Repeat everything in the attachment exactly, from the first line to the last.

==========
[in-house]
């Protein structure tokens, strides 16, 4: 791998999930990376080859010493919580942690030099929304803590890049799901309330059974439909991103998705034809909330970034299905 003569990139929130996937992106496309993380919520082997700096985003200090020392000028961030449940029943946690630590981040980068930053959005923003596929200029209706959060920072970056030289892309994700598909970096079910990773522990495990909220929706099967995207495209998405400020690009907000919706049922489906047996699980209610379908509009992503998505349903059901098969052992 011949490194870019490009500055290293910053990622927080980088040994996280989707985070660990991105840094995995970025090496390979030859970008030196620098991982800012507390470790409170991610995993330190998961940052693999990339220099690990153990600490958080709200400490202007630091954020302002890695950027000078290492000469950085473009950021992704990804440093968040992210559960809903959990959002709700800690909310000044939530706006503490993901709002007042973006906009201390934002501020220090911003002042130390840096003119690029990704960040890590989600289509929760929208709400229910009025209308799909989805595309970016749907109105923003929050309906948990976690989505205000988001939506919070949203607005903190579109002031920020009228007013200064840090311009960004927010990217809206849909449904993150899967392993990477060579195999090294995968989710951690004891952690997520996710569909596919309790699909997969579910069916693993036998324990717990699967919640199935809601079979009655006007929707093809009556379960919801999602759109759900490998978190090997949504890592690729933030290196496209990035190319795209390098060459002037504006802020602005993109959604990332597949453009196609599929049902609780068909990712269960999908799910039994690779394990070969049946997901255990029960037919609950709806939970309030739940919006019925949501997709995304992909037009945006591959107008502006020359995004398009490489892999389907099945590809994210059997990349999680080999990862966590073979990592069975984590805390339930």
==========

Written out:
[in-house]
């Protein structure tokens, strides 16, 4: 791998999930990376080859010493919580942690030099929304803590890049799901309330059974439909991103998705034809909330970034299905 003569990139929130996937992106496309993380919520082997700096985003200090020392000028961030449940029943946690630590981040980068930053959005923003596929200029209706959060920072970056030289892309994700598909970096079910990773522990495990909220929706099967995207495209998405400020690009907000919706049922489906047996699980209610379908509009992503998505349903059901098969052992 011949490194870019490009500055290293910053990622927080980088040994996280989707985070660990991105840094995995970025090496390979030859970008030196620098991982800012507390470790409170991610995993330190998961940052693999990339220099690990153990600490958080709200400490202007630091954020302002890695950027000078290492000469950085473009950021992704990804440093968040992210559960809903959990959002709700800690909310000044939530706006503490993901709002007042973006906009201390934002501020220090911003002042130390840096003119690029990704960040890590989600289509929760929208709400229910009025209308799909989805595309970016749907109105923003929050309906948990976690989505205000988001939506919070949203607005903190579109002031920020009228007013200064840090311009960004927010990217809206849909449904993150899967392993990477060579195999090294995968989710951690004891952690997520996710569909596919309790699909997969579910069916693993036998324990717990699967919640199935809601079979009655006007929707093809009556379960919801999602759109759900490998978190090997949504890592690729933030290196496209990035190319795209390098060459002037504006802020602005993109959604990332597949453009196609599929049902609780068909990712269960999908799910039994690779394990070969049946997901255990029960037919609950709806939970309030739940919006019925949501997709995304992909037009945006591959107008502006020359995004398009490489892999389907099945590809994210059997990349999680080999990862966590073979990592069975984590805390339930």